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Population Structure and Biodiversity of Chinese Indigenous Duck Breeds Revealed by 15 Microsatellite Markers

  • Liu, W. (Department of Animal Genetics and Breeding, College of Animal Science and Technology China Agricultural University) ;
  • Hou, Z.C. (Department of Animal Genetics and Breeding, College of Animal Science and Technology China Agricultural University) ;
  • Qu, L.J. (Department of Animal Genetics and Breeding, College of Animal Science and Technology China Agricultural University) ;
  • Huang, Y.H. (State Key Laboratory for AgroBiotechnology, China Agricultural University) ;
  • Yao, J.F. (Department of Animal Genetics and Breeding, College of Animal Science and Technology China Agricultural University) ;
  • Li, N. (State Key Laboratory for AgroBiotechnology, China Agricultural University) ;
  • Yang, N. (Department of Animal Genetics and Breeding, College of Animal Science and Technology China Agricultural University)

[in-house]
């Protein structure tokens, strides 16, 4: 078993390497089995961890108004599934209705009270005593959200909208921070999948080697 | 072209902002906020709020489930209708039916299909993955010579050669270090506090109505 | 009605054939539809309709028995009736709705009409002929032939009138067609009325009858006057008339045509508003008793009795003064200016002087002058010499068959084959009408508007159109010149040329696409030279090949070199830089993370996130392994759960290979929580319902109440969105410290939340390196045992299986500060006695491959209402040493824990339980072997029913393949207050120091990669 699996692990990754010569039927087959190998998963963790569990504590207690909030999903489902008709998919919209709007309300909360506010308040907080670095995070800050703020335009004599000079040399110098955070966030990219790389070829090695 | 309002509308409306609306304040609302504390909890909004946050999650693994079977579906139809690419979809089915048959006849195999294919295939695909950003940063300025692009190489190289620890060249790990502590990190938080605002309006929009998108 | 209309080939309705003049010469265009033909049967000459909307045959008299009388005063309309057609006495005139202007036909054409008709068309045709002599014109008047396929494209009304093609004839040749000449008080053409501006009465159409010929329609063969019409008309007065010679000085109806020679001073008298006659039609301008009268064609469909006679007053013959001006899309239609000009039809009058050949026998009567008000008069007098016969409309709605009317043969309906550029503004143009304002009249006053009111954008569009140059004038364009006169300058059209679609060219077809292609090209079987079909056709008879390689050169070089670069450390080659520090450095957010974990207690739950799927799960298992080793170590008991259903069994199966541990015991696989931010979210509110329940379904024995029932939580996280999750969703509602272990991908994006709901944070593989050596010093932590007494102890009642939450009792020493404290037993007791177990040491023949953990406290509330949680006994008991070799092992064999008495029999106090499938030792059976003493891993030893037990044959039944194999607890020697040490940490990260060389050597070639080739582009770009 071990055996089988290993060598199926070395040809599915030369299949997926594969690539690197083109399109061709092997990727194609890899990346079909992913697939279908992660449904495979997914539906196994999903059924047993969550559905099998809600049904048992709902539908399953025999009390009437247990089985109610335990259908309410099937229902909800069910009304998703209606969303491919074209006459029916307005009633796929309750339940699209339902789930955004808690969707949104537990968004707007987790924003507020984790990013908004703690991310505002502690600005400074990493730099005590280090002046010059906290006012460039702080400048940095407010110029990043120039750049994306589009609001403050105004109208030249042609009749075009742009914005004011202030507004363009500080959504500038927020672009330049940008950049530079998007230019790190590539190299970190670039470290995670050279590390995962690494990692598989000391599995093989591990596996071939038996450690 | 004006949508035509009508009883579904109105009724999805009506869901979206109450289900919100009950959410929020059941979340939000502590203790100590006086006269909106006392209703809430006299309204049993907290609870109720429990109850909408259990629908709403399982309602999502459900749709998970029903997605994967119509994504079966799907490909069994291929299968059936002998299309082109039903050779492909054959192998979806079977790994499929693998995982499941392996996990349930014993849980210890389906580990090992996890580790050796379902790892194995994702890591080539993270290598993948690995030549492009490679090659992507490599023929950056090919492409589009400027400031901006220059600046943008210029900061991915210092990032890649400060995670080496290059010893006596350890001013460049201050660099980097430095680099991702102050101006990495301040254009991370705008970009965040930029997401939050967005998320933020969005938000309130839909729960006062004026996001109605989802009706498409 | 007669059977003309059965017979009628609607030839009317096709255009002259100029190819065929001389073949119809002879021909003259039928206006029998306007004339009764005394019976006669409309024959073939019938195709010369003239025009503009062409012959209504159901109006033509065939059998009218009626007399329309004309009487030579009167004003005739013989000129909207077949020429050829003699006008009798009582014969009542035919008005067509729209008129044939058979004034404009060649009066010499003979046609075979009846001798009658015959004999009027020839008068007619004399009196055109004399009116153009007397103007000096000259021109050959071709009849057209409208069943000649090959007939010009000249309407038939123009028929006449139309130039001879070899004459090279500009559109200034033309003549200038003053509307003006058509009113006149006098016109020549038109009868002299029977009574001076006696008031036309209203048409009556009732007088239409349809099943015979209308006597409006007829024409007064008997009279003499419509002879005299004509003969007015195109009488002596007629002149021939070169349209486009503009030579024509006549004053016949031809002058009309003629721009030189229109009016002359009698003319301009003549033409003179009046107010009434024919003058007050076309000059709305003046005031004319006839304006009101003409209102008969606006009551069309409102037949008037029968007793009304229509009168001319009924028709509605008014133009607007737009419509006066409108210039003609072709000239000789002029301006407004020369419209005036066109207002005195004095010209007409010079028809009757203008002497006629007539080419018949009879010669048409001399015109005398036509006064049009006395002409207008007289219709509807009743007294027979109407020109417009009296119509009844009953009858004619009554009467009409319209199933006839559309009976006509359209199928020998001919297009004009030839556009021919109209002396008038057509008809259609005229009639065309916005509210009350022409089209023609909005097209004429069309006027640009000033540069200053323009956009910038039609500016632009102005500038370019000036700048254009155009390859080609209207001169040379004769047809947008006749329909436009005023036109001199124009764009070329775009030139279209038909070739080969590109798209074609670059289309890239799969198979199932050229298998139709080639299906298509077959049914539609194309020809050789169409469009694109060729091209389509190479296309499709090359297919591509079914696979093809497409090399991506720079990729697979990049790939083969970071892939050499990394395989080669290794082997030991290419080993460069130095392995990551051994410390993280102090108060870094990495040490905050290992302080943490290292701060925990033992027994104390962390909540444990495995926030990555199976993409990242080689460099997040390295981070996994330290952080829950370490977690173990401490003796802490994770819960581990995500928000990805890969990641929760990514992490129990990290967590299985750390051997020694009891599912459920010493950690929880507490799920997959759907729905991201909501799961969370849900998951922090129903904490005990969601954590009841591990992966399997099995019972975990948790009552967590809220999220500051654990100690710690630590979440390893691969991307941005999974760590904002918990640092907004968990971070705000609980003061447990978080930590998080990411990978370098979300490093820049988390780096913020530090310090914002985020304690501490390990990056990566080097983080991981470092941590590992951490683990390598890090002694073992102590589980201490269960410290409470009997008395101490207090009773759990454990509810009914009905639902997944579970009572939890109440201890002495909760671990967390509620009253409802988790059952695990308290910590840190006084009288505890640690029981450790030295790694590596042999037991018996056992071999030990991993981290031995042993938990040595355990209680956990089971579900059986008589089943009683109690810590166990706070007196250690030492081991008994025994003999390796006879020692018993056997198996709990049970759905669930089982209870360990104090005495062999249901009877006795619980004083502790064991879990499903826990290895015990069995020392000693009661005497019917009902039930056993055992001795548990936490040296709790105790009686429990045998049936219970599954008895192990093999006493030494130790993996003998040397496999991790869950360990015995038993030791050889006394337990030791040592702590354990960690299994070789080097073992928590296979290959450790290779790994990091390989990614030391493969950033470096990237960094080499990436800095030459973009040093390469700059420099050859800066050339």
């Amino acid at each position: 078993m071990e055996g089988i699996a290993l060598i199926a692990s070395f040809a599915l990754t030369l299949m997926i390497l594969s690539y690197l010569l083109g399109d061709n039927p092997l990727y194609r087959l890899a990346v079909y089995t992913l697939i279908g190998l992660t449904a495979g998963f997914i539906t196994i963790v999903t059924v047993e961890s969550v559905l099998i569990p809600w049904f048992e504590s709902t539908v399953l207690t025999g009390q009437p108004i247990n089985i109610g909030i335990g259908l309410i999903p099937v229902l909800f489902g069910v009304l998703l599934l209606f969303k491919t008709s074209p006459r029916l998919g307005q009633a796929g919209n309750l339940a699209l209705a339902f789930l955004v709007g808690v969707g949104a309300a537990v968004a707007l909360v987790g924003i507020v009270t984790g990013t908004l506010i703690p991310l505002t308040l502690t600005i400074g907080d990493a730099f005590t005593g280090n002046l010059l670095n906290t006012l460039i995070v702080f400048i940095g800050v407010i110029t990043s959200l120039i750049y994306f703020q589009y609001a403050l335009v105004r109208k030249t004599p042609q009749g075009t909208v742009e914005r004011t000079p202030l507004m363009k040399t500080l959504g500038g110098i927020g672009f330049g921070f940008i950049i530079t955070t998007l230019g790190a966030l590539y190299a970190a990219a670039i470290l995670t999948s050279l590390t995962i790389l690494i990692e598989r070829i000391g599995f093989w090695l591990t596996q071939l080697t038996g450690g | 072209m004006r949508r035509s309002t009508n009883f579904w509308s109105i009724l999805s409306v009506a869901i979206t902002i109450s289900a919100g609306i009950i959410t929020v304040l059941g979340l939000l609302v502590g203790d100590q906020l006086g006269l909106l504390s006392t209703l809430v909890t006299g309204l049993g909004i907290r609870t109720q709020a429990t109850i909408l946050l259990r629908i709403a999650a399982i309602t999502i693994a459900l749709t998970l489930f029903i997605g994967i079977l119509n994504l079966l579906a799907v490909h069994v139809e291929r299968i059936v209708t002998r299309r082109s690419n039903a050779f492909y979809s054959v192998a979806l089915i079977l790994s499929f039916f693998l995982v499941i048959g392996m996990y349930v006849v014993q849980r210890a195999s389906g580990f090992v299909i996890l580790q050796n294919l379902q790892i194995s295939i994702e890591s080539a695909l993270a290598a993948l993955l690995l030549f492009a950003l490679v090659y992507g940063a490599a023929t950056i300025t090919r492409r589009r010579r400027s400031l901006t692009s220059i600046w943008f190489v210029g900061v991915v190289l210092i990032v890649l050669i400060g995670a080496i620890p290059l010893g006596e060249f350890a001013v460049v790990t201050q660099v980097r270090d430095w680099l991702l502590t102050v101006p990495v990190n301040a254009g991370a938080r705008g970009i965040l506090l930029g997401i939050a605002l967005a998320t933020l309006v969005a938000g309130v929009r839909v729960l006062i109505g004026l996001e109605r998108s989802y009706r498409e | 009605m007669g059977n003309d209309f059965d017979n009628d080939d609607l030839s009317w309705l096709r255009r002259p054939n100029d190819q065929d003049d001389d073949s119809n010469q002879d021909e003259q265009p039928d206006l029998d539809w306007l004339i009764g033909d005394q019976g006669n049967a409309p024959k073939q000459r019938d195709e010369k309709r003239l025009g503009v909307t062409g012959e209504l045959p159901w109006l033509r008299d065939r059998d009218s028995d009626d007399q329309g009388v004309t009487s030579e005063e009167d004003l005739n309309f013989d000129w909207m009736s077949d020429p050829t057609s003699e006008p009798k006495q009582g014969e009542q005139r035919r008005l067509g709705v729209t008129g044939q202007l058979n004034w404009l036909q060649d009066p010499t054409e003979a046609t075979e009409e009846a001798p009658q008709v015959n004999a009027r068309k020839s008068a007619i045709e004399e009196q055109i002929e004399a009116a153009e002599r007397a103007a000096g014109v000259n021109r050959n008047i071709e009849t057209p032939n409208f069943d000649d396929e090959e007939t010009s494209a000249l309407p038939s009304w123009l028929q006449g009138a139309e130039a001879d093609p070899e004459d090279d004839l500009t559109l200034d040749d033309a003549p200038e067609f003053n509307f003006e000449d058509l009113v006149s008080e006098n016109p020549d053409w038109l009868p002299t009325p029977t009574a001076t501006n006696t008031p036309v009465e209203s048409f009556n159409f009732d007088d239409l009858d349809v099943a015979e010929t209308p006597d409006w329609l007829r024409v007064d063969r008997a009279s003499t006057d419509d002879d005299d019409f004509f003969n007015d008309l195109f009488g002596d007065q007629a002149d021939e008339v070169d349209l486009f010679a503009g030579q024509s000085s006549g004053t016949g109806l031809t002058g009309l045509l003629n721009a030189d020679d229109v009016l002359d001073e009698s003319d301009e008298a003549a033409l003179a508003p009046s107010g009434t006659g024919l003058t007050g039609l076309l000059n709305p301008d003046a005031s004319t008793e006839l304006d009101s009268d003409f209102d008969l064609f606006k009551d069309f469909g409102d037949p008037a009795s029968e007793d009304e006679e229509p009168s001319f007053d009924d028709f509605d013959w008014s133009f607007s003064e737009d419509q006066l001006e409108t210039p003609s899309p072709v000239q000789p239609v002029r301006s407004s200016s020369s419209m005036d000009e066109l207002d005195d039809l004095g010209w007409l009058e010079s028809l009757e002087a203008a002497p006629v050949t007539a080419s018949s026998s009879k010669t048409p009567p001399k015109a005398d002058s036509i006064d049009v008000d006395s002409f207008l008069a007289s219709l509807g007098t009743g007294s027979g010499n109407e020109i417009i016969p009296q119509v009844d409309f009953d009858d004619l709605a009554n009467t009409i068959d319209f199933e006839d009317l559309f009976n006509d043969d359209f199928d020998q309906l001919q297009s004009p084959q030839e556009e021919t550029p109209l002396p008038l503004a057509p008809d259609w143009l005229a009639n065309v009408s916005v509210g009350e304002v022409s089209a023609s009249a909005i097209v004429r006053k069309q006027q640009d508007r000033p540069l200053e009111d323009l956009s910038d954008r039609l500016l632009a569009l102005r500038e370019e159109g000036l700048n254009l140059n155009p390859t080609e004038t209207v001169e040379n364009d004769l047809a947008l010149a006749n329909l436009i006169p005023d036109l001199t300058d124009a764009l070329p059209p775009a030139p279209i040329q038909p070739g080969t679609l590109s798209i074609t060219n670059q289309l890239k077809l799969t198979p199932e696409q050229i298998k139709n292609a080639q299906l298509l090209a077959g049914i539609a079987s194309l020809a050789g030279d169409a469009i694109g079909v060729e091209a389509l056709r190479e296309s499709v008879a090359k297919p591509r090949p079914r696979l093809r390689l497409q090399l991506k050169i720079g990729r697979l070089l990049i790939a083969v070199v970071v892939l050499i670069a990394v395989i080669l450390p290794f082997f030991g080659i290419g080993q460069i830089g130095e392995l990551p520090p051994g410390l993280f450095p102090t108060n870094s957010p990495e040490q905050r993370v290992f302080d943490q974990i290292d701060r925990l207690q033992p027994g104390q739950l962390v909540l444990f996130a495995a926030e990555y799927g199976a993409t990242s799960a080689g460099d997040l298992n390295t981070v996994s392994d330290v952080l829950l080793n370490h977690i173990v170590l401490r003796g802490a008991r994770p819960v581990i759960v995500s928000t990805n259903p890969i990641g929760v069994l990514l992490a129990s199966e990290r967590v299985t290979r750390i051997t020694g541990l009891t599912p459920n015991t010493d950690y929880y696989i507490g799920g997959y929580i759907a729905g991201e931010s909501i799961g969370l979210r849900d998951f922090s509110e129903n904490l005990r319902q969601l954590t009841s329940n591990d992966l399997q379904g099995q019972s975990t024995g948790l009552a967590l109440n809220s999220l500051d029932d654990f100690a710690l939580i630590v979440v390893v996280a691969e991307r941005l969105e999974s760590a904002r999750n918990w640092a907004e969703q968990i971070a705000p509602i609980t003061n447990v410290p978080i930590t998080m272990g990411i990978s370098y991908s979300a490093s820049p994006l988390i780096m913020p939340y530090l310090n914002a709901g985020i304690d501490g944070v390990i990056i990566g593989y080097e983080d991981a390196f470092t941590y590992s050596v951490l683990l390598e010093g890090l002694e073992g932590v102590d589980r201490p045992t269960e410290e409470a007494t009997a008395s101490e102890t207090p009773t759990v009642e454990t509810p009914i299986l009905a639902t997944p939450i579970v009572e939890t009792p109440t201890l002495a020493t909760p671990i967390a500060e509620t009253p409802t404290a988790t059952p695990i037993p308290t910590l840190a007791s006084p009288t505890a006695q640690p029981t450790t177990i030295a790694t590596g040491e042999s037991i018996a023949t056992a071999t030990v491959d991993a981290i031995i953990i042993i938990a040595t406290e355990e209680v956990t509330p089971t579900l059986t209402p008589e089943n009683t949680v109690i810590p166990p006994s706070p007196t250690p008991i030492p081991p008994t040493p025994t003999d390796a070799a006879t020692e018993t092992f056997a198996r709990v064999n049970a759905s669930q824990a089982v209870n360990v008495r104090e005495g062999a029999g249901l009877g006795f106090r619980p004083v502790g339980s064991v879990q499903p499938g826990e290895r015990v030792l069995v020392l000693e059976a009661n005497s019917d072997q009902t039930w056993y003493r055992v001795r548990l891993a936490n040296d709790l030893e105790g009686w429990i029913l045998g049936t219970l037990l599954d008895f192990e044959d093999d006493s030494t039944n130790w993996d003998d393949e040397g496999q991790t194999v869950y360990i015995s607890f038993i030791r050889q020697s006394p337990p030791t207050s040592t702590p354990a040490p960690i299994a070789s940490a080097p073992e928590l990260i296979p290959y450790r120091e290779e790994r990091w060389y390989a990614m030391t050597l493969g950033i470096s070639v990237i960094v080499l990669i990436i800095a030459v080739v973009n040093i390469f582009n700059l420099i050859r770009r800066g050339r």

• Received : 2007.02.09
  • Accepted : 2007.08.26
  • Published : 2008.03.01

Abstract

Duck (Anas platyrhynchos) is one of the most important domestic avian species in the world. In the present research, fifteen polymorphic microsatellite markers were used to evaluate the diversity and population structure of 26 Chinese indigenous duck breeds across the country. The Chinese breeds showed high variation with the observed heterozygosity (Ho) ranging from 0.401 (Jinding) to 0.615 (Enshi), and the expected heterozygosity (He) ranging from 0.498 (Jinding) to 0.707 (Jingjiang). In all of the breeds, the values of Ho were significantly lower than those of He, suggesting high selection pressure on these local breeds. AMOVA and Bayesian clustering analysis showed that some breeds had mixed together. The FST value for all breeds was 0.155, indicating medium differentiation of the Chinese indigenous breeds. The FST value also indicated the short domestication history of most of Chinese indigenous ducks and the admixture of these breeds after domestication. Understanding the genetic relationship and structure of these breeds will provide valuable information for further conservation and utilization of the genetic resources in ducks.

Keywords

Duck;Population Structure;Biodiversity;Microsatellites

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